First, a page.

Community paramedics help close a gap in health care

Amy Grzyb, who has worked with emergency services for 20 years, sees learning about preventive care and education as part of her job. That’s why she and other emergency responders signed up this summer for a unique program offered through UWM’s School of Nursing.

The Community Paramedic Program trains paramedics and emergency medical technicians how to do preventive and follow-up care after responding to emergencies.

“It’s another way we can be of service to our community,” said Grzyb.

The program, which started in 2015, has trained approximately 250 emergency responders as community paramedics, said Kim Litwack, dean of the School of Nursing who established the program. She is one of the leaders of the sessions along with Andrew Hargarten, a battalion chief with the Milwaukee Fire Department who earned his doctorate in nursing at UWM.

Four members of the West Allis Fire Department who have completed the UWM School of Nursing’s community paramedic course are (from left) Assistant Chief Jason Schaak, MIH Lt. Quinn Dombrowski, Capt. Matthew LaDousa and Deputy Chief Armando Suarez Del Real. (UWM Photo/Elora Hennessey)

The course is done primarily online, but it includes ride-alongs with community paramedics, either with their own fire departments or with other departments that have trained community paramedics.

“I think this program recognizes that many of the calls that paramedics go on could have been avoided with appropriate resources being made available to individuals in the community,” Litwack said. “They see individuals that are using 911 services in place of primary health-care services. These are often individuals who have slipped through the cracks.”

The Community Paramedic Program now draws in emergency responders from local fire departments and private ambulance companies all over Wisconsin, Minnesota and from northern Illinois. The UWM program is the only one of its kind in the state, and successful graduates now receive an endorsement from the state as a community paramedic.

Using resources in the community

The program isn’t meant to replace primary care, but to train emergency responders to connect patients with resources in their communities. Litwack gives the example of someone who goes to the ER and is released with a handful of prescriptions and an appointment with a doctor at 8 a.m. three weeks later. If the patient can’t afford the prescriptions and can’t make it to the appointment because she has to get three children off to school at the same time, and doesn’t have transportation, she may end up making another emergency call.

“The difference between a community paramedic and your regular 911 paramedic is just the thought process,” Hargarten said. “You’re now part of a continuity of care, not just a moment in care.”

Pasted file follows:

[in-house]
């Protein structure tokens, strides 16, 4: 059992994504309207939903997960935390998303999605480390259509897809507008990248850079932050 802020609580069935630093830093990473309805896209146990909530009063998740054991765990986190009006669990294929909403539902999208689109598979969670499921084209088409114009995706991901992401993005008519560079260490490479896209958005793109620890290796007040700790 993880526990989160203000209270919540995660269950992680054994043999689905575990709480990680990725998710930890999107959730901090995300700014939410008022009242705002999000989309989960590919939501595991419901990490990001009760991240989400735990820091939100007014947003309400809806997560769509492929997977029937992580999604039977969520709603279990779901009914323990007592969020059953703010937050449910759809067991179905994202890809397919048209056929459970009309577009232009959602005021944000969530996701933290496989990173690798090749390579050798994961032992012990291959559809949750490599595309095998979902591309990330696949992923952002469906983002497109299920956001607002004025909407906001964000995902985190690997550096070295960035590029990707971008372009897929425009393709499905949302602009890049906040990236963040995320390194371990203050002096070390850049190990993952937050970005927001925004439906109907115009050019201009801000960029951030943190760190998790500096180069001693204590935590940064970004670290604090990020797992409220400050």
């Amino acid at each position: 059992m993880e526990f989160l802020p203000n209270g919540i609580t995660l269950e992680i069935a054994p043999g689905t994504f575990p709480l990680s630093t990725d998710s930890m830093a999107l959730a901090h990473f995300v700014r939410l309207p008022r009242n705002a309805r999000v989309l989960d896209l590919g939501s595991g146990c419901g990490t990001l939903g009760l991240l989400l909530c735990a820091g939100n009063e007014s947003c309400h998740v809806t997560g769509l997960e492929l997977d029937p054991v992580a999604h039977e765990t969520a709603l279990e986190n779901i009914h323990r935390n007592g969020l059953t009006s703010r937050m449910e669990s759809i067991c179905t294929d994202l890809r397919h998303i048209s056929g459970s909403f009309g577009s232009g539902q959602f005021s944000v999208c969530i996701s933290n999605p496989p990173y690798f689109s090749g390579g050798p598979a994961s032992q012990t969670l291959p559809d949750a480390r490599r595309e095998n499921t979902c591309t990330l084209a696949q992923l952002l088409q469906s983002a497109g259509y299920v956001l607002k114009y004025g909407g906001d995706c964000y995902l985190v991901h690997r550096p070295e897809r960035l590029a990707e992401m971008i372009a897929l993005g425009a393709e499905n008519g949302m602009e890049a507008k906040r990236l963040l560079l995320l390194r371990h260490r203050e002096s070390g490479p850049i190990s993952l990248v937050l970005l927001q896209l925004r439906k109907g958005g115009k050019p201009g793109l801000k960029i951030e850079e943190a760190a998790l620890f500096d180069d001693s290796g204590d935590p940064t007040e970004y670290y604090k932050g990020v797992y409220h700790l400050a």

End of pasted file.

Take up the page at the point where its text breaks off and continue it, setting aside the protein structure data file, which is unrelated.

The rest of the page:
That continuity, according to the emergency responders, may involve working with doctors, nurse practitioners, home health care staff, pharmacists and family members to make sure the patients get the continuing support they may need.

Program becoming better understood

Fire departments, ambulance companies and others have more interest and understanding of what a community paramedic does as opposed to when the program was relatively new in 2015, Hargarten said.

Emergency responders can also help their own communities improve prevention programs. In Grand Chute, for example, community paramedics found many of their emergency calls were for falls at the community’s senior facilities. So they worked with the community and the senior homes to set up training on ways to prevent such falls.

Drug overdoses are another area where just responding to the immediate crisis isn’t usually enough, Litwack said. During training, this summer’s class of students heard from a former addict who is now a peer counselor. She shared in heartbreaking detail her own long journey to recovery. The students also heard from mental health counselors who offered insights into how issues like hearing imaginary voices may interfere with emergency and ongoing care.

Better care for opioid overdoses

Opioid overdoses are becoming an increasing part of emergency responders work, even in rural communities. That’s something community paramedics need to be tuned into.

“It’s not just the administration of Narcan during an emergency, but it’s a way to provide community and family support to individuals who may have overdosed and survived or to family members who have someone who has overdosed,” Litwack said.

Feedback from those who’ve taken the community paramedic class is positive, Litwack added.

“They are grateful that they now have education that they can immediately use to help their patients, their clients. I’ve gotten emails where they describe the programs they’ve set up in their communities and the difference those make,” she said. “They are able to practice to the full extent of their license because that endorsement now allows them to provide preventive and education services in addition to emergency services.”

More in Health

Top Stories